Encrypt communication between the Deep Security Manager and the database

Communication between the Deep Security Manager and the database is not encrypted by default. This is for performance reasons and because the channel between the manager and the database may already be secure (either they are running on the same computer or they are connected by crossover cable, a private network segment, or tunneling via IPSec).

However, if the communication channel between the Deep Security Manager and the database is not secure, you should encrypt the communications between them. In the current design, Deep Security Manager attempts to build an encrypted connection with the database server. If it fails, Deep Security Manager uses an unencrypted connection with the database server instead.

The related mechanisms are built into the database library that Deep Security Manager is based on, therefore the server certificate does not need to be imported nor the configuration file updated.

The instructions vary depending on the database you are using:

If you are running the Deep Security Manager in multi-node mode, these changes must be made on each node.

This section also provides information on Running an agent on the database serverhow to Disable encryption between the manager and database, and how to Upgrade from an old Deep Security Manager version.

Encrypt communication between the manager and database

Microsoft SQL Server database

If you have not already installed Deep Security Manager 20:

  1. Follow the instructions in Enable encrypted connections to the Database Engine on the Microsoft MSDN site and enable encrypted connection options on Microsoft SQL Server.

By default, the communication between Deep Security Manager 20 and Microsoft SQL Server is encrypted.

If you have already installed Deep Security Manager 20 and you haven't enabled encryption options on your Microsoft SQL Server:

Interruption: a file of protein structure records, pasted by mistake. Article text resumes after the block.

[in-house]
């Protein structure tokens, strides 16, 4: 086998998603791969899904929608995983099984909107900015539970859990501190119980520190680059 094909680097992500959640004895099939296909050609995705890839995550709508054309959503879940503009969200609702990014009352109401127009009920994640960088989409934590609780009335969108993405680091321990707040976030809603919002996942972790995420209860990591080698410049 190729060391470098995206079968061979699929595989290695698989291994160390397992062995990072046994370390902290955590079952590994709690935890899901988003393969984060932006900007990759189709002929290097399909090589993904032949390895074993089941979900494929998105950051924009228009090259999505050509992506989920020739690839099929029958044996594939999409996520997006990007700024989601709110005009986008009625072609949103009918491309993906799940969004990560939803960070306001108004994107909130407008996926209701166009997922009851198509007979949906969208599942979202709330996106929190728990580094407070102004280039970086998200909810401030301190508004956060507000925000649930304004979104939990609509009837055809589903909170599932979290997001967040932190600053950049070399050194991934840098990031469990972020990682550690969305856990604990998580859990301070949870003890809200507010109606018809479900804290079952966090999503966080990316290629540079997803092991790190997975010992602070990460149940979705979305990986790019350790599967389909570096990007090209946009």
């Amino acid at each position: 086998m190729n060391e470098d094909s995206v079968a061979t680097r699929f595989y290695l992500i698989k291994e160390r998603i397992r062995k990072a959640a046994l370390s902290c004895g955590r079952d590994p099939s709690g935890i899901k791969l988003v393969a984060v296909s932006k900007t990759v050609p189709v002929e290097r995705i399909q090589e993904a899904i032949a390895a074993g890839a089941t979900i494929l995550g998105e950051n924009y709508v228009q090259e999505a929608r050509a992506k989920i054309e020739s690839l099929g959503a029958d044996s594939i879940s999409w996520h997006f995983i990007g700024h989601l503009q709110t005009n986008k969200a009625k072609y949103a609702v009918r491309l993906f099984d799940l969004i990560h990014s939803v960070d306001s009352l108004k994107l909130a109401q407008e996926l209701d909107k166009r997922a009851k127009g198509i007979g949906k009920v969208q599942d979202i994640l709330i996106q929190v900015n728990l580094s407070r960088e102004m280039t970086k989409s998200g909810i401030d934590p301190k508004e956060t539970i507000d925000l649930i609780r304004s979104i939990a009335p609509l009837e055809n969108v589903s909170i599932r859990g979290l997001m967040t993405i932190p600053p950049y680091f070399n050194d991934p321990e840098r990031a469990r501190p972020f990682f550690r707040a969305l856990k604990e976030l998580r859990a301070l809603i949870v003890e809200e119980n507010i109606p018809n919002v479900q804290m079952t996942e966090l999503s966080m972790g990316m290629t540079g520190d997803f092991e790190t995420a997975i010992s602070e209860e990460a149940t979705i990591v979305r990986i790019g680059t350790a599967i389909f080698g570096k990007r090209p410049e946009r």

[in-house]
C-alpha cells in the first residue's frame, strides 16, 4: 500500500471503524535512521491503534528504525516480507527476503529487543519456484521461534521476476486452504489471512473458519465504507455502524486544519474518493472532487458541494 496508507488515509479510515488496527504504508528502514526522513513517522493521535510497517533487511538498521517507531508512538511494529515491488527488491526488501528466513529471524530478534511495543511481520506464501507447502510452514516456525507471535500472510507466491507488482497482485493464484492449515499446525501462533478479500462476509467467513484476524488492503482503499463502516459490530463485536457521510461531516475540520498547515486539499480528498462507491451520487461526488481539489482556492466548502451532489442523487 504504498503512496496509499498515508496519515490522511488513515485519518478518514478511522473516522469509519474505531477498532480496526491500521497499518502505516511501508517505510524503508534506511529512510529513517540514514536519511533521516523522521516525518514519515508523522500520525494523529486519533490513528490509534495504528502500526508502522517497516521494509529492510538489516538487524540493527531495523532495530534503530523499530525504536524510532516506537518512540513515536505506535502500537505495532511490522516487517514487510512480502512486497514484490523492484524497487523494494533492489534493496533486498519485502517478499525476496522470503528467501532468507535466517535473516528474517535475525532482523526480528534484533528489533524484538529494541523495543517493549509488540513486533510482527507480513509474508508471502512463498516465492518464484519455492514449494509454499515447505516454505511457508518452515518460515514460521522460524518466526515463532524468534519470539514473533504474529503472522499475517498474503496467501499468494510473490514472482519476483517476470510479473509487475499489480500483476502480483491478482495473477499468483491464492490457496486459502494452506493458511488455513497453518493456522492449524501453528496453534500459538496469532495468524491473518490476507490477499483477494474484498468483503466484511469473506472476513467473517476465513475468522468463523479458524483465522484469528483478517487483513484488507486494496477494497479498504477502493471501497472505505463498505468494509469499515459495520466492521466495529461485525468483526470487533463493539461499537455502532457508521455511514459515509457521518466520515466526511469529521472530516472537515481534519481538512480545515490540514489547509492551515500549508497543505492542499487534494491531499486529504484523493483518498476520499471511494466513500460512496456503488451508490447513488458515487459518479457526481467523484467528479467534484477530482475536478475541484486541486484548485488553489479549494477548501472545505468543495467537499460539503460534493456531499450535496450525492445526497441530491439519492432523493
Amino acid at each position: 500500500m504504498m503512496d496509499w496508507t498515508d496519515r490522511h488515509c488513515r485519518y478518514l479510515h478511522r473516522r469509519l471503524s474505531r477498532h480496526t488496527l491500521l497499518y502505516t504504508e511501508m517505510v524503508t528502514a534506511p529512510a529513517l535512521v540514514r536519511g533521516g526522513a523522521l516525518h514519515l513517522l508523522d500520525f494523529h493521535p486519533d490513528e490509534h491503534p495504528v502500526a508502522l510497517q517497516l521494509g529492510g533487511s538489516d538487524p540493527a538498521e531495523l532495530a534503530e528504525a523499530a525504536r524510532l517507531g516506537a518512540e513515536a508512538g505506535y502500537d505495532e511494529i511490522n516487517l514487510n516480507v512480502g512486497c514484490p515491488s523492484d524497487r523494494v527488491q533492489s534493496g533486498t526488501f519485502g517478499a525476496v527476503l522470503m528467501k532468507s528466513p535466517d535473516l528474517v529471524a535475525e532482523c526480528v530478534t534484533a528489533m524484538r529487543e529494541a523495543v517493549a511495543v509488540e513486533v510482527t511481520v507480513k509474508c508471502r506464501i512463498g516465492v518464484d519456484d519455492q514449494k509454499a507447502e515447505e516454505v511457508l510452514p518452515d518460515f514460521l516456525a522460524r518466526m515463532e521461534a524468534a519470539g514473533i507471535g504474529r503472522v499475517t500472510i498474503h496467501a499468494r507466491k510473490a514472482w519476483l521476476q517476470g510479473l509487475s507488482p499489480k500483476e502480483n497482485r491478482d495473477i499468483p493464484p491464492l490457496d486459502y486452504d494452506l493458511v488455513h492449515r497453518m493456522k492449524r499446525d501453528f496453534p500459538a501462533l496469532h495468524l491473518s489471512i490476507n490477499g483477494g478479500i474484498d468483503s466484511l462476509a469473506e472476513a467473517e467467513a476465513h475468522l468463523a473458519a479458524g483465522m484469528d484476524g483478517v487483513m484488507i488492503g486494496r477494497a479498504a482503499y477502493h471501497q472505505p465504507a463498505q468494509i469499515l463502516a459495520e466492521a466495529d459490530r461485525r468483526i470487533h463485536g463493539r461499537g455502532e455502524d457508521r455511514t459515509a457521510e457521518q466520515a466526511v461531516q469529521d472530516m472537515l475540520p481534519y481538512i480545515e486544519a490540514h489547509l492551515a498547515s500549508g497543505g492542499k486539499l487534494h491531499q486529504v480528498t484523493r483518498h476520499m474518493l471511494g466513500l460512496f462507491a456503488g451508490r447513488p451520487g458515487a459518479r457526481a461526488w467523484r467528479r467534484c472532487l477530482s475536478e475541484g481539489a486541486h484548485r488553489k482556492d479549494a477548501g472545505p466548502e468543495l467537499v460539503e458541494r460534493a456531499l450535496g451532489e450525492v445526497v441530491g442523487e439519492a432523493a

1. Stop Deep Security Manager 20.
  2. Follow the instructions in Enable encrypted connections to the Database Engine on the Microsoft MSDN site and enable encrypted connection options on Microsoft SQL Server.
  3. Restart the Deep Security Manager.

By default, the communication between Deep Security Manager 20 and Microsoft SQL Server is encrypted.

You can use SQL Server Manager Studio to connect your Microsoft SQL Server. Use the command select client_net_address,connect_time,net_transport,protocol_type,encrypt_option from sys.dm_exec_connections to see if your Deep Security Manager encrypted connection is working or not.

Oracle database

If you have not already installed Deep Security Manager 20:

  1. Follow the instructions How To Configure Data Encryption and Integrity on the Oracle Help Center, and enable encrypted connection options on Oracle Database Server side.

By default, the communication between Deep Security Manager 20 and Oracle Database Server is encrypted.

If you have already installed Deep Security Manager 20 and you haven't enabled encryption options on your Oracle Database Server:

  1. Stop Deep Security Manager 20.
  2. Follow the instructions How To Configure Data Encryption and Integrity  on the Oracle Help Center, and enable encrypted connection options on Oracle Database Server side.
  3. Restart the Deep Security Manager.

By default, the communication between Deep Security Manager 20 and Oracle Database Server is encrypted.

Follow the Oracle blog article Verifying the use of Native Encryption and Integrity to see if the encrypted connection is working or not.

PostgreSQL

If you have not already installed Deep Security Manager 20:

  1. Turn on SSL in PostgreSQL. For on-premises PostgreSQL database, see Secure TCP/IP Connections with SSL for more information. For an Amazon RDS for PostgreSQL, see Using SSL with a PostgreSQL DB Instance for more information.

By default, the communication between Deep Security Manager 20 and PostgreSQL Database Server is encrypted.

If you have already installed Deep Security Manager 20 and you haven't enabled encryption options on your PostgreSQL Database Server:

  1. Stop Deep Security Manager 20.
  2. Turn on SSL in PostgreSQL. For on-premises PostgreSQL database, see Secure TCP/IP Connections with SSL for more information. For an Amazon RDS for PostgreSQL, see Using SSL with a PostgreSQL DB Instance for more information.